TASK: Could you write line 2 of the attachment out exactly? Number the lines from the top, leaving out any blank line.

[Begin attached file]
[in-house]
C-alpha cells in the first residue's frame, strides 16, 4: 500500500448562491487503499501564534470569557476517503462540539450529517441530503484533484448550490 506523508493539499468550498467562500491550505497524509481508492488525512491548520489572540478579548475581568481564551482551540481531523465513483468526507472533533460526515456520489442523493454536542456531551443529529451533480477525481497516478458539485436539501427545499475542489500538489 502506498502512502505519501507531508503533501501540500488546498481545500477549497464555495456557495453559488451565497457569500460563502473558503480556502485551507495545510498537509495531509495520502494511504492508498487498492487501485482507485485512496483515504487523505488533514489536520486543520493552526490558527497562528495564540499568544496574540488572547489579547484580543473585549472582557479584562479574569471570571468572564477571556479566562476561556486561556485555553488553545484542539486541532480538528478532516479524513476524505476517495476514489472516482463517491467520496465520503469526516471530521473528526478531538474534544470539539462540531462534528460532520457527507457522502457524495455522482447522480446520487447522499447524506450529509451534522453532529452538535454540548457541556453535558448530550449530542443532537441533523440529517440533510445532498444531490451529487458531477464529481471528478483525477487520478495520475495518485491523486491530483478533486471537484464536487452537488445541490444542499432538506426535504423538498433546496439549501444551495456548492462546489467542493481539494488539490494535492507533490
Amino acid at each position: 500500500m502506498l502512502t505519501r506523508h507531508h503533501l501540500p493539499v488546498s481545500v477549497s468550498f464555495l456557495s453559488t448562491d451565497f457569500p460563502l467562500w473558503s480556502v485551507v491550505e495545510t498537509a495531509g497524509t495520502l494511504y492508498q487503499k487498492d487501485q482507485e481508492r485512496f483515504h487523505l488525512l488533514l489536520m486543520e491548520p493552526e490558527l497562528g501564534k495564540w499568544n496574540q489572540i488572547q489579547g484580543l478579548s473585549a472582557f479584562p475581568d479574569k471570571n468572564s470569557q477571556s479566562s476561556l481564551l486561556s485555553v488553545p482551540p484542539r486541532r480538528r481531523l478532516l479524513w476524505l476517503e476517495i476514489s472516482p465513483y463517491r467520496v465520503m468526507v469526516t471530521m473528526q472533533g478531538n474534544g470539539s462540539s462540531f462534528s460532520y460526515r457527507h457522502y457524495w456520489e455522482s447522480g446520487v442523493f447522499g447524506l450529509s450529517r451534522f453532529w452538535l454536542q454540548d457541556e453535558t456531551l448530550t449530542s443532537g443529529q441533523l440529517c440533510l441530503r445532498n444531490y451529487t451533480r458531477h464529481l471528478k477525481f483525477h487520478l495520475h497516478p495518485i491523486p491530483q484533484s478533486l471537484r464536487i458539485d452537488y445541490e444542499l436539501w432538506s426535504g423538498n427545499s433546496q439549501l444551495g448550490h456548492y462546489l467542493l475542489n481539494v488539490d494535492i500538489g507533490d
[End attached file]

C-alpha cells in the first residue's frame, strides 16, 4: 500500500448562491487503499501564534470569557476517503462540539450529517441530503484533484448550490 506523508493539499468550498467562500491550505497524509481508492488525512491548520489572540478579548475581568481564551482551540481531523465513483468526507472533533460526515456520489442523493454536542456531551443529529451533480477525481497516478458539485436539501427545499475542489500538489 502506498502512502505519501507531508503533501501540500488546498481545500477549497464555495456557495453559488451565497457569500460563502473558503480556502485551507495545510498537509495531509495520502494511504492508498487498492487501485482507485485512496483515504487523505488533514489536520486543520493552526490558527497562528495564540499568544496574540488572547489579547484580543473585549472582557479584562479574569471570571468572564477571556479566562476561556486561556485555553488553545484542539486541532480538528478532516479524513476524505476517495476514489472516482463517491467520496465520503469526516471530521473528526478531538474534544470539539462540531462534528460532520457527507457522502457524495455522482447522480446520487447522499447524506450529509451534522453532529452538535454540548457541556453535558448530550449530542443532537441533523440529517440533510445532498444531490451529487458531477464529481471528478483525477487520478495520475495518485491523486491530483478533486471537484464536487452537488445541490444542499432538506426535504423538498433546496439549501444551495456548492462546489467542493481539494488539490494535492507533490